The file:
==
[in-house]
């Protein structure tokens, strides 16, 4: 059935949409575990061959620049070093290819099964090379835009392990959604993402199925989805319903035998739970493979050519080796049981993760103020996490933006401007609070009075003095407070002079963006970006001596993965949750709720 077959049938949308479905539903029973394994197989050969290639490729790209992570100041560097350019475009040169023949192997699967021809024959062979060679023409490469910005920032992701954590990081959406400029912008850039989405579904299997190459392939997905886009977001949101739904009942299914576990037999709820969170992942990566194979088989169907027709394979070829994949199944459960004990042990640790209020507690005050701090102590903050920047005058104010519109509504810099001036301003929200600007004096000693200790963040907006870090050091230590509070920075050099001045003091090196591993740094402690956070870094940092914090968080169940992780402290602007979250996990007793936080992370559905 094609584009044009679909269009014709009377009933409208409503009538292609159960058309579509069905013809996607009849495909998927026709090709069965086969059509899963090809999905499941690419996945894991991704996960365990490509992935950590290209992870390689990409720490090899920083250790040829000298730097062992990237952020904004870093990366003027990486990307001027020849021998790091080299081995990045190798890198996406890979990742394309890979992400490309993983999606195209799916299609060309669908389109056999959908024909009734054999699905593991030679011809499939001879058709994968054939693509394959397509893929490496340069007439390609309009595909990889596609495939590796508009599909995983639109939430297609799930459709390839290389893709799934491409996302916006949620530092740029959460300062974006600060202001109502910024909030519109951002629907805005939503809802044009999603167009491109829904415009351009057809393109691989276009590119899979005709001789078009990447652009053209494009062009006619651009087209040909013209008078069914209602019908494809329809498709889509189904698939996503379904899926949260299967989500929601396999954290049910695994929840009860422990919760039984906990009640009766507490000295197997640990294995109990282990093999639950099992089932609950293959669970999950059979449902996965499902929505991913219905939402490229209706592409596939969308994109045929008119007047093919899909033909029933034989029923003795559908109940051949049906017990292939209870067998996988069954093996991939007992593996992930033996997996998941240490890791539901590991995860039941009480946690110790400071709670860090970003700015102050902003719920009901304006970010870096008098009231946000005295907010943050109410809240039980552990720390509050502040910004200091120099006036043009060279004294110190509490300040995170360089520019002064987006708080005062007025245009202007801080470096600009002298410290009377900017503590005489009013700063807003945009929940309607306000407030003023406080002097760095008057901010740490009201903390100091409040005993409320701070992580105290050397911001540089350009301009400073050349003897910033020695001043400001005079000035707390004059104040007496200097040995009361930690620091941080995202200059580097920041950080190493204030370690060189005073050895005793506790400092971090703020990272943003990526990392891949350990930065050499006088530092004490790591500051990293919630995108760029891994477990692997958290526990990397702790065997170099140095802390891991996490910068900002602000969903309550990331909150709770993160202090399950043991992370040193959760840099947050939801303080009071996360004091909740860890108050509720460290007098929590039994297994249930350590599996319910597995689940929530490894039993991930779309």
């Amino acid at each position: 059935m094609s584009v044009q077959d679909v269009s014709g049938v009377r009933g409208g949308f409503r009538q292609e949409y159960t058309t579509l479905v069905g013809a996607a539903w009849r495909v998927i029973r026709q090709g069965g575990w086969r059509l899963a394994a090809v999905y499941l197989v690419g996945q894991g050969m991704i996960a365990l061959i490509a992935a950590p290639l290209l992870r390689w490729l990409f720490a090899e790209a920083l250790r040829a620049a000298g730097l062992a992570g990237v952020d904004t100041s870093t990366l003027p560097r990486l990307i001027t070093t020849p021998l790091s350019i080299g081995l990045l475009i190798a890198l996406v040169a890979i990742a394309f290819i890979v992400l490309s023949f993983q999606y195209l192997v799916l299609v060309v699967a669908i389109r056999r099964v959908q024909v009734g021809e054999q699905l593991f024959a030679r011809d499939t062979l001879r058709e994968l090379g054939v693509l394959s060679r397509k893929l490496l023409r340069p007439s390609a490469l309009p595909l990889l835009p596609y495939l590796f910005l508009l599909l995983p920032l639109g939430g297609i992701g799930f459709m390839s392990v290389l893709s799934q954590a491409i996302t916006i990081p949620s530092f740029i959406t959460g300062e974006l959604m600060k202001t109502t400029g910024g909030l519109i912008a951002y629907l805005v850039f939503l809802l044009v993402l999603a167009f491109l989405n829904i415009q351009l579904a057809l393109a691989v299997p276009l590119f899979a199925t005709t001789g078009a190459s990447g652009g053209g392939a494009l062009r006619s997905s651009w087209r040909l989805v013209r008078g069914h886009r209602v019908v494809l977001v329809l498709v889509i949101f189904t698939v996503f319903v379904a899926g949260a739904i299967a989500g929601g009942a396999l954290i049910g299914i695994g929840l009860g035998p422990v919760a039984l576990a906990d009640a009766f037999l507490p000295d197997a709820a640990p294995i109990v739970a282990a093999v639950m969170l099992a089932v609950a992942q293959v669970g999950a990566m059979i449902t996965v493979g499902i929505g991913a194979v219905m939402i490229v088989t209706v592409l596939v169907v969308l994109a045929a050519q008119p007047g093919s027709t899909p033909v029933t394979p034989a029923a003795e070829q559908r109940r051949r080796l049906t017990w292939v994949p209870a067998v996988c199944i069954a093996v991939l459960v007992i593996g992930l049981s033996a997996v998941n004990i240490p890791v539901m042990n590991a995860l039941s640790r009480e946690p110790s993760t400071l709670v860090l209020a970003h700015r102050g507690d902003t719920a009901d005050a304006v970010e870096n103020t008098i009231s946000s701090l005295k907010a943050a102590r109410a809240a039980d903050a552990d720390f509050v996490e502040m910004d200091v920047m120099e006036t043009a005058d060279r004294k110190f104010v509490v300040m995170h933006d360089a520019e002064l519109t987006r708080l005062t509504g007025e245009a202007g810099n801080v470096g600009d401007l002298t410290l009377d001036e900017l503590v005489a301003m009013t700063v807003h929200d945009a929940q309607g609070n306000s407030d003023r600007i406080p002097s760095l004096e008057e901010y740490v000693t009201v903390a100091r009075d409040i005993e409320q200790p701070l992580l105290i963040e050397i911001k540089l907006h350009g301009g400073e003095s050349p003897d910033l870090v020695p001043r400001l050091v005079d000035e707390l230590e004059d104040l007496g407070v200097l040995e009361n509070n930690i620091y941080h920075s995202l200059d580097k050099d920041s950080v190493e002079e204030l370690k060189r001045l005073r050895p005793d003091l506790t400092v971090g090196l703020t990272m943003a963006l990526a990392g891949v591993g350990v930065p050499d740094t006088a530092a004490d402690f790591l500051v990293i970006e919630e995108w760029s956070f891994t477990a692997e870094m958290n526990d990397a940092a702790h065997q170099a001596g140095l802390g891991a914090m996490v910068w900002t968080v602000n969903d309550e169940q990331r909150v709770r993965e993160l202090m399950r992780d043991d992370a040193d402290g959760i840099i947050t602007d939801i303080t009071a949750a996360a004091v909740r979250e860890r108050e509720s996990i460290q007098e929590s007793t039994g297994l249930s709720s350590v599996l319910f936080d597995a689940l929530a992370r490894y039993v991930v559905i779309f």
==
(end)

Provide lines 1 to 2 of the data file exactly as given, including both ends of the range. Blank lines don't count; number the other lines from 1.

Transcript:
[in-house]
């Protein structure tokens, strides 16, 4: 059935949409575990061959620049070093290819099964090379835009392990959604993402199925989805319903035998739970493979050519080796049981993760103020996490933006401007609070009075003095407070002079963006970006001596993965949750709720 077959049938949308479905539903029973394994197989050969290639490729790209992570100041560097350019475009040169023949192997699967021809024959062979060679023409490469910005920032992701954590990081959406400029912008850039989405579904299997190459392939997905886009977001949101739904009942299914576990037999709820969170992942990566194979088989169907027709394979070829994949199944459960004990042990640790209020507690005050701090102590903050920047005058104010519109509504810099001036301003929200600007004096000693200790963040907006870090050091230590509070920075050099001045003091090196591993740094402690956070870094940092914090968080169940992780402290602007979250996990007793936080992370559905 094609584009044009679909269009014709009377009933409208409503009538292609159960058309579509069905013809996607009849495909998927026709090709069965086969059509899963090809999905499941690419996945894991991704996960365990490509992935950590290209992870390689990409720490090899920083250790040829000298730097062992990237952020904004870093990366003027990486990307001027020849021998790091080299081995990045190798890198996406890979990742394309890979992400490309993983999606195209799916299609060309669908389109056999959908024909009734054999699905593991030679011809499939001879058709994968054939693509394959397509893929490496340069007439390609309009595909990889596609495939590796508009599909995983639109939430297609799930459709390839290389893709799934491409996302916006949620530092740029959460300062974006600060202001109502910024909030519109951002629907805005939503809802044009999603167009491109829904415009351009057809393109691989276009590119899979005709001789078009990447652009053209494009062009006619651009087209040909013209008078069914209602019908494809329809498709889509189904698939996503379904899926949260299967989500929601396999954290049910695994929840009860422990919760039984906990009640009766507490000295197997640990294995109990282990093999639950099992089932609950293959669970999950059979449902996965499902929505991913219905939402490229209706592409596939969308994109045929008119007047093919899909033909029933034989029923003795559908109940051949049906017990292939209870067998996988069954093996991939007992593996992930033996997996998941240490890791539901590991995860039941009480946690110790400071709670860090970003700015102050902003719920009901304006970010870096008098009231946000005295907010943050109410809240039980552990720390509050502040910004200091120099006036043009060279004294110190509490300040995170360089520019002064987006708080005062007025245009202007801080470096600009002298410290009377900017503590005489009013700063807003945009929940309607306000407030003023406080002097760095008057901010740490009201903390100091409040005993409320701070992580105290050397911001540089350009301009400073050349003897910033020695001043400001005079000035707390004059104040007496200097040995009361930690620091941080995202200059580097920041950080190493204030370690060189005073050895005793506790400092971090703020990272943003990526990392891949350990930065050499006088530092004490790591500051990293919630995108760029891994477990692997958290526990990397702790065997170099140095802390891991996490910068900002602000969903309550990331909150709770993160202090399950043991992370040193959760840099947050939801303080009071996360004091909740860890108050509720460290007098929590039994297994249930350590599996319910597995689940929530490894039993991930779309």